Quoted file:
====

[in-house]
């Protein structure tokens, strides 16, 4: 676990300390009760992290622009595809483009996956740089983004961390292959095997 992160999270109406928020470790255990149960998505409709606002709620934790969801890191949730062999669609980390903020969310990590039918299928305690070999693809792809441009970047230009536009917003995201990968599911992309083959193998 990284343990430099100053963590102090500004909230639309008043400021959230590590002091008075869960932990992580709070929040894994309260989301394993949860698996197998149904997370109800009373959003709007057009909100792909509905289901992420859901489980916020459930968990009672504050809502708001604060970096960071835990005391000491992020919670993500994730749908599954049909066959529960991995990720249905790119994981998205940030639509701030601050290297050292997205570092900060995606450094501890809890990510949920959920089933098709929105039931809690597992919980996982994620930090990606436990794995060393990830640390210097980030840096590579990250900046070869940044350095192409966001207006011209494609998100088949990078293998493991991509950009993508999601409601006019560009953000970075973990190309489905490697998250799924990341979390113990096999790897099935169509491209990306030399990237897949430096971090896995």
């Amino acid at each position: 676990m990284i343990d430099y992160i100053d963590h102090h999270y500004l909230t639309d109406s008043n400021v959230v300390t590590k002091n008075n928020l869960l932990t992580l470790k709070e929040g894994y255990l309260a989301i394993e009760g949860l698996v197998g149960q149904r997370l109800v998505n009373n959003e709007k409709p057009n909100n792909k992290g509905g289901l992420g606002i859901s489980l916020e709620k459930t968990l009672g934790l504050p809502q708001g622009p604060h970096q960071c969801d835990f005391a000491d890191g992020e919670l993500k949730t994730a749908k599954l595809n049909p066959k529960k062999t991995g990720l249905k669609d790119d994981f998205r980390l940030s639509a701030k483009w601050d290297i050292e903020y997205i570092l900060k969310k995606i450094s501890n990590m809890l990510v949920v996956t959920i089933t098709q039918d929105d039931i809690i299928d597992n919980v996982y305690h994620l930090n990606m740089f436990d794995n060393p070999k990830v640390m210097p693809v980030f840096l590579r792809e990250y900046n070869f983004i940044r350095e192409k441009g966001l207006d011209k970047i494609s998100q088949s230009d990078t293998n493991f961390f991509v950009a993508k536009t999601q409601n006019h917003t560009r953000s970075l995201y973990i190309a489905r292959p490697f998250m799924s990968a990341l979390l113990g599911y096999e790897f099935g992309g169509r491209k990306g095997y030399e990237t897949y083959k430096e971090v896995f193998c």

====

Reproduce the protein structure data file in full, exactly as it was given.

[in-house]
């Protein structure tokens, strides 16, 4: 676990300390009760992290622009595809483009996956740089983004961390292959095997 992160999270109406928020470790255990149960998505409709606002709620934790969801890191949730062999669609980390903020969310990590039918299928305690070999693809792809441009970047230009536009917003995201990968599911992309083959193998 990284343990430099100053963590102090500004909230639309008043400021959230590590002091008075869960932990992580709070929040894994309260989301394993949860698996197998149904997370109800009373959003709007057009909100792909509905289901992420859901489980916020459930968990009672504050809502708001604060970096960071835990005391000491992020919670993500994730749908599954049909066959529960991995990720249905790119994981998205940030639509701030601050290297050292997205570092900060995606450094501890809890990510949920959920089933098709929105039931809690597992919980996982994620930090990606436990794995060393990830640390210097980030840096590579990250900046070869940044350095192409966001207006011209494609998100088949990078293998493991991509950009993508999601409601006019560009953000970075973990190309489905490697998250799924990341979390113990096999790897099935169509491209990306030399990237897949430096971090896995």
């Amino acid at each position: 676990m990284i343990d430099y992160i100053d963590h102090h999270y500004l909230t639309d109406s008043n400021v959230v300390t590590k002091n008075n928020l869960l932990t992580l470790k709070e929040g894994y255990l309260a989301i394993e009760g949860l698996v197998g149960q149904r997370l109800v998505n009373n959003e709007k409709p057009n909100n792909k992290g509905g289901l992420g606002i859901s489980l916020e709620k459930t968990l009672g934790l504050p809502q708001g622009p604060h970096q960071c969801d835990f005391a000491d890191g992020e919670l993500k949730t994730a749908k599954l595809n049909p066959k529960k062999t991995g990720l249905k669609d790119d994981f998205r980390l940030s639509a701030k483009w601050d290297i050292e903020y997205i570092l900060k969310k995606i450094s501890n990590m809890l990510v949920v996956t959920i089933t098709q039918d929105d039931i809690i299928d597992n919980v996982y305690h994620l930090n990606m740089f436990d794995n060393p070999k990830v640390m210097p693809v980030f840096l590579r792809e990250y900046n070869f983004i940044r350095e192409k441009g966001l207006d011209k970047i494609s998100q088949s230009d990078t293998n493991f961390f991509v950009a993508k536009t999601q409601n006019h917003t560009r953000s970075l995201y973990i190309a489905r292959p490697f998250m799924s990968a990341l979390l113990g599911y096999e790897f099935g992309g169509r491209k990306g095997y030399e990237t897949y083959k430096e971090v896995f193998c």